Department of Art and Art History News

Michael Smith’s ‘Timeline (1951–2016)’ Reviewed by Frieze

Mon. January 2, 2017

image of a barely lit stage with the date 1991 emergent among red, green, and blue lights

 




 

 

 

Professor Michael Smith’s show at Dan Gunn gallery, Timeline (1951-2016), recently received a review from Elvia Wilk of Frieze.

 


 

Archaeological Institute of America Honors John R. Clarke with Gold Medal for Distinguished Archaeological Achievement

Mon. January 2, 2017

the seal of the archaeological institute of america with an owl and a plant inside a circular seal and circa 1879
 

In early January, Dr. John Clarke will receive the Archaeological Institute of America’s Gold Medal for Distinguished Archaeological Achievement at their annual conference in Toronto. This award recognizes the archaeologists, educators, authors, and others who pursue human knowledge through archaeology and related disciplines. Clarke has been selected for his outstanding record of scholarly achievement, along with his notable contributions in both teaching and service.


 

Alumna Ariana Vincent Invited to Participate in Multiple Exhibitions

Sun. December 11, 2016

TAGS
yellow flower with red center
Ariana Vincent, “Golden Chalice”, photograph

Latest work from Ariana Vincent (B.A. in Studio Art, 1977) was exhibited in Houston-based 8th Annual Chinese Brush Painting show in November 2016.

Vincent’s work will also be shown at Birds, Bees, Flowers and Trees along with the work of fellow artist Gail Threinen at the Old Bakery Emporium in Austin on February 3, 2016. Vincent will exhibit her Flowers of Heaven series and Threinen will exhibit her Chinese brush paintings and calligraphy.

The opening reception for Birds, Bees, Flowers and Trees will be held Friday, February 3, 2017 from 5 – 7 p.m.
 

Eric Benson (M.F.A. in Design, 2006) Publishes Book for Graphic Designers

Fri. December 2, 2016

book, Design to Renourish
Design to Renourish by Eric Benson (M.F.A. in Design, 2006) and Yvette Perullo was published this fall.  

Design to Renourish is a book for graphic designers that helps to integrate sustainability into their workflow through a design process called systems thinking. This process asks the graphic designer to approach a design problem by being more informed and aware of and influenced by the impacts that material and vendor choices have on one another, the planet and, consequently, on us.

The book not only walks the reader through how to design with nature as a model, but also offers solutions to the real life challenges of working with the client to create sustainable work. Through ten case studies that feature interviews with international design teams who embrace a sustainable systems methodology, the reader will gain valuable insights on how to design to renourish for positive change.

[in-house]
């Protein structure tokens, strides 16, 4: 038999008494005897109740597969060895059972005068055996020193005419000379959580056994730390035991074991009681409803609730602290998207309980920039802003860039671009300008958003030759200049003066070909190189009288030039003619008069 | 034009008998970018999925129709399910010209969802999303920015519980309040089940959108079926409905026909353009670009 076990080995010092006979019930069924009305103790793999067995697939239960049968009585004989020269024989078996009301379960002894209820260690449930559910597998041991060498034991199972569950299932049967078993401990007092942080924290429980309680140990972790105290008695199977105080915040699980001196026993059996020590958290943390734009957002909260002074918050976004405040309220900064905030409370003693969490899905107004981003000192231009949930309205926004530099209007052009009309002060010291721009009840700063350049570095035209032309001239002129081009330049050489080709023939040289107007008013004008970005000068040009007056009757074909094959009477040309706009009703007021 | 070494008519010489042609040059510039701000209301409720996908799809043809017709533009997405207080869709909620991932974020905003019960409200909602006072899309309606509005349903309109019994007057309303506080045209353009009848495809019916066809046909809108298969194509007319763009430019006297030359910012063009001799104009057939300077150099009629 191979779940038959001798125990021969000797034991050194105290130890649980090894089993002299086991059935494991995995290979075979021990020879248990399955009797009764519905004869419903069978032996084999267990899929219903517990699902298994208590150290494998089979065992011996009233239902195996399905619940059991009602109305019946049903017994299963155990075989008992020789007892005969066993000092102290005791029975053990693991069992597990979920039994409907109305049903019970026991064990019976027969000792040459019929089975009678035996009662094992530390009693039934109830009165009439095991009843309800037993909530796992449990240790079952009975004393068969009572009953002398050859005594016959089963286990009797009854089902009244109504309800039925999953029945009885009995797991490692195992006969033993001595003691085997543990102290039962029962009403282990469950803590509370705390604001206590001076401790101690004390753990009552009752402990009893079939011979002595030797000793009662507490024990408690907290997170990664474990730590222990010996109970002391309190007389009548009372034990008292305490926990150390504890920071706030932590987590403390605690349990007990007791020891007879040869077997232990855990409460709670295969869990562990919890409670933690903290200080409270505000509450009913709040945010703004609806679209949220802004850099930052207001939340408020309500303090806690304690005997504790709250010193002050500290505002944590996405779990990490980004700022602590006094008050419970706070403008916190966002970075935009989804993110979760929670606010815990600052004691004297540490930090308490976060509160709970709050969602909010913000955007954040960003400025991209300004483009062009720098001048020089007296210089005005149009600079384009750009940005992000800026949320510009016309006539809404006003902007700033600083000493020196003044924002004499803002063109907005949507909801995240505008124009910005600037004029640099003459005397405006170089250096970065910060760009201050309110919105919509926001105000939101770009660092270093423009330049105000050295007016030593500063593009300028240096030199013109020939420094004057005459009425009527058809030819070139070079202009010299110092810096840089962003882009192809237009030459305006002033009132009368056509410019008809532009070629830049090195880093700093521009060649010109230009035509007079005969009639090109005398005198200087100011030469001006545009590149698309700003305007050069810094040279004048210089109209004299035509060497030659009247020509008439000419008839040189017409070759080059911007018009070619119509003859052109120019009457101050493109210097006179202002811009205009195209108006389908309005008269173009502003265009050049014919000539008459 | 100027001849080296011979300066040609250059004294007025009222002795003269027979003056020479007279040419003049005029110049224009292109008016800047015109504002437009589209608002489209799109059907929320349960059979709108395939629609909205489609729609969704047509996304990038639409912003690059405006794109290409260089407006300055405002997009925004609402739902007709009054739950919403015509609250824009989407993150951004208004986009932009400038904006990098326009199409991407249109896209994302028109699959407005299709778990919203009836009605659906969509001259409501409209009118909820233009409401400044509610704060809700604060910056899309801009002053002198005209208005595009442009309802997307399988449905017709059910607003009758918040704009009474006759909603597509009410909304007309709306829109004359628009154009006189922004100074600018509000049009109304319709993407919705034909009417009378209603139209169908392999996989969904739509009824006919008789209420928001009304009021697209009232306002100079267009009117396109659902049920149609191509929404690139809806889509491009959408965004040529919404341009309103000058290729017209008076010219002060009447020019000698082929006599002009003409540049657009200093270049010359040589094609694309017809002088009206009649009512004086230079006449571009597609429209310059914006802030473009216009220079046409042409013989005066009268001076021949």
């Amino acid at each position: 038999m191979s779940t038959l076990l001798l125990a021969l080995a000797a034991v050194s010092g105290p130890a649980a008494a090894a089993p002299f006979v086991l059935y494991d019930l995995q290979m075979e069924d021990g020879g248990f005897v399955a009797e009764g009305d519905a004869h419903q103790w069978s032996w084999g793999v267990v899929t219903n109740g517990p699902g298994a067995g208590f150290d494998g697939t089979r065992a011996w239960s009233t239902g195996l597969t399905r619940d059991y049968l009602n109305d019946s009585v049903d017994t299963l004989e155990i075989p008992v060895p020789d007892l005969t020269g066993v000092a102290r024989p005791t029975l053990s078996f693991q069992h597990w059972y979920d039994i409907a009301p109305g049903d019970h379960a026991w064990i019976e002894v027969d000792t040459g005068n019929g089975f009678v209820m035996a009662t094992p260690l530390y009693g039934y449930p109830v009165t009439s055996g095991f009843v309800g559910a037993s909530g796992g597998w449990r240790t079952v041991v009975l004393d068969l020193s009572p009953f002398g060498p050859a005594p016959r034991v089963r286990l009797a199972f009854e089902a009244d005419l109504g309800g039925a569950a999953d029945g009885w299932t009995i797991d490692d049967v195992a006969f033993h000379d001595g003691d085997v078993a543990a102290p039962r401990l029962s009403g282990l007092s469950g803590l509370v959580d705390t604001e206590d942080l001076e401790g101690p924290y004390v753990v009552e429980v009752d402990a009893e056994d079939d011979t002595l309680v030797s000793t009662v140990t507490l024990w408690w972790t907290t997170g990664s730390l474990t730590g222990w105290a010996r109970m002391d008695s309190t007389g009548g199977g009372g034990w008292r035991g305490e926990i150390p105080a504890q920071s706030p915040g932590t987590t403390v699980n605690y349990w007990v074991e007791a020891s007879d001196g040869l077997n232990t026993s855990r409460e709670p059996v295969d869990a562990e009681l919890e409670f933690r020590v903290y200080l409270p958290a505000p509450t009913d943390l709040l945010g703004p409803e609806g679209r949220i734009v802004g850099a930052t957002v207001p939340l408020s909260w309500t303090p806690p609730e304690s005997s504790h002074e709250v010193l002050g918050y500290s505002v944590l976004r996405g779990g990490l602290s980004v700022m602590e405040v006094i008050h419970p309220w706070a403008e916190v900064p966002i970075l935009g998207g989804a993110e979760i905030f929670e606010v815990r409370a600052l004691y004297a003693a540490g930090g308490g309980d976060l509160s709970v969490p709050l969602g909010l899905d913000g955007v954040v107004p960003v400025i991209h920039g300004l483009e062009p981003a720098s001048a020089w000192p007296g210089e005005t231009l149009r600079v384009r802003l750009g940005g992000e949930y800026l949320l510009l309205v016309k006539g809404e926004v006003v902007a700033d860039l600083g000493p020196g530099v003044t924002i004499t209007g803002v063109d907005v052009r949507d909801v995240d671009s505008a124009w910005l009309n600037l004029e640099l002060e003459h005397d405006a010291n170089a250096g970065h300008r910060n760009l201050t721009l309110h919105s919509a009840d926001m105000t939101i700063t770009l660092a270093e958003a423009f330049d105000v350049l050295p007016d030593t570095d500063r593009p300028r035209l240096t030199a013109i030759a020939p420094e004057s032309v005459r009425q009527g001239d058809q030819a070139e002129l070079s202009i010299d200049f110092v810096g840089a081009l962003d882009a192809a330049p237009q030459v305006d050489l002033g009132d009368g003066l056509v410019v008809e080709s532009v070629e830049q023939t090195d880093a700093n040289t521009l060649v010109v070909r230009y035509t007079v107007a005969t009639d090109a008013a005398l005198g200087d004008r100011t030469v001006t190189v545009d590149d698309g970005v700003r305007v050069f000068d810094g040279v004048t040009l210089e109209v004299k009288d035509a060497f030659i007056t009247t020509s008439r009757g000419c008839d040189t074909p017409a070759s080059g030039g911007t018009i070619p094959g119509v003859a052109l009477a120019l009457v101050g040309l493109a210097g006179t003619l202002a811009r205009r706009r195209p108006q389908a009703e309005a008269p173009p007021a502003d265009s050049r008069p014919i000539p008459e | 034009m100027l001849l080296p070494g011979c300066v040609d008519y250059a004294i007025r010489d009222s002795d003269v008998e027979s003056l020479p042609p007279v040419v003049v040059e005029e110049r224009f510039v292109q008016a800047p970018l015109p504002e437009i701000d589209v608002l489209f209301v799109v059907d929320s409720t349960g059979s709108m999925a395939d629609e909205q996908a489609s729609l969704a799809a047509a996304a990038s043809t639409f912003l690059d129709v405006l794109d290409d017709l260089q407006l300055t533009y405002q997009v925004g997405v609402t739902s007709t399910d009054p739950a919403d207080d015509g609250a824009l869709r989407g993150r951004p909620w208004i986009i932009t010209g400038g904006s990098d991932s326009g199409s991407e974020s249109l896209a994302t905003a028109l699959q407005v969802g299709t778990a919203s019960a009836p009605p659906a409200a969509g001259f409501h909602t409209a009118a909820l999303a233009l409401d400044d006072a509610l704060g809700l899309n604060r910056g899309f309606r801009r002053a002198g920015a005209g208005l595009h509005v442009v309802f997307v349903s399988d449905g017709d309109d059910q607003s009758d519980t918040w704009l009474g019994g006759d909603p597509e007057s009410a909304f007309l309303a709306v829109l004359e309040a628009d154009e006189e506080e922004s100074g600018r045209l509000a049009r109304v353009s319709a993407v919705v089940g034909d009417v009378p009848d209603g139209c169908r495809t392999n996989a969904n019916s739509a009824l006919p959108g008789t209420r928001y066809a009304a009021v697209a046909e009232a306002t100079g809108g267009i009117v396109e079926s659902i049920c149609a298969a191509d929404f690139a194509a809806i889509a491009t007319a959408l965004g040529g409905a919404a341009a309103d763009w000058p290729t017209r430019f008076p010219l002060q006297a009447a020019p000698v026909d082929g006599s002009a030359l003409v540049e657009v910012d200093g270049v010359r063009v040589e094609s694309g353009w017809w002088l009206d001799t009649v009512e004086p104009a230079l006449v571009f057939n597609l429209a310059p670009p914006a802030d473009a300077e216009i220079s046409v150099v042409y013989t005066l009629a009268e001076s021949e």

Students and Faculty Attend Texas Art Education Association's Annual Conference

Fri. December 2, 2016

students and teacher
(Left to right) Julia Caswell, Chelsea Freestone, Hannah Reed, Madison Weakley, Dr. Christina Bain, Katie Gregory, (below) Courtney Jones.

This past month, Visual Art Studies students attended the Texas Art Education Association’s annual conference in Dallas. The conference seeks to promote quality visual arts education as an integral part of learning in Texas through the professional development and advancement of knowledge and skills, representation of the art educators of Texas, service and leadership opportunities, and research and development of policies and decisions relative to practices and directions in visual arts education.

two students
(Left to right) Madison Weakley, Hannah Reed

Awards for excellence in the field were given to UT Austin faculty members Paul Bolin for TAEA Distinguished Fellow and Heidi Powell for TAEA Higher Education Division Outstanding Art Education Award. In addition, faculty, current and former Visual Art Studies students presented research and best practices in a variety of conference presentations. Included among the presentations were current senior Julia Caswell’s “The Walking Classroom: Audio Walks and Engagement," which explored how interactive audio walks may be implemented in the art classroom, and alumnus Shaun Lane and Shelby Johnson's “Myth vs. Reality: Student Teaching,” an investigation of students’ relationships with student teachers vs. in-service teachers. Faculty members Christina Bain and Heidi Powell presented a workshop titled "Animating Your Curriculum" that taught how to integrate time-lapse software into an art education curriculum. 

Christina Bain also presented a two hour workshop, "Penelope Paper Strip, Puppets, and Paper Sculpture," with VAS students Courtney Jones, Hannah Reed, Madison Weakley, Katie Gregory, Chelsea Freestone and Julia Caswell that explored how storytelling can set the stage for teaching basic paper sculpture techniques. This conference presentation was a natural extension of previous research presented at the International Society for Education through Art annual conference. Research from contemporary art educators at The University of Texas at Austin innovates upon current practices, incorporating elements of gamification and technology. "I think technology has always been a focus of art instruction," said Bain. "As technologies of the times change, so too does instruction. Technologies spotlighted in conferences such as TAEA dovetail with the general push in education to focus on 21st century learning skills."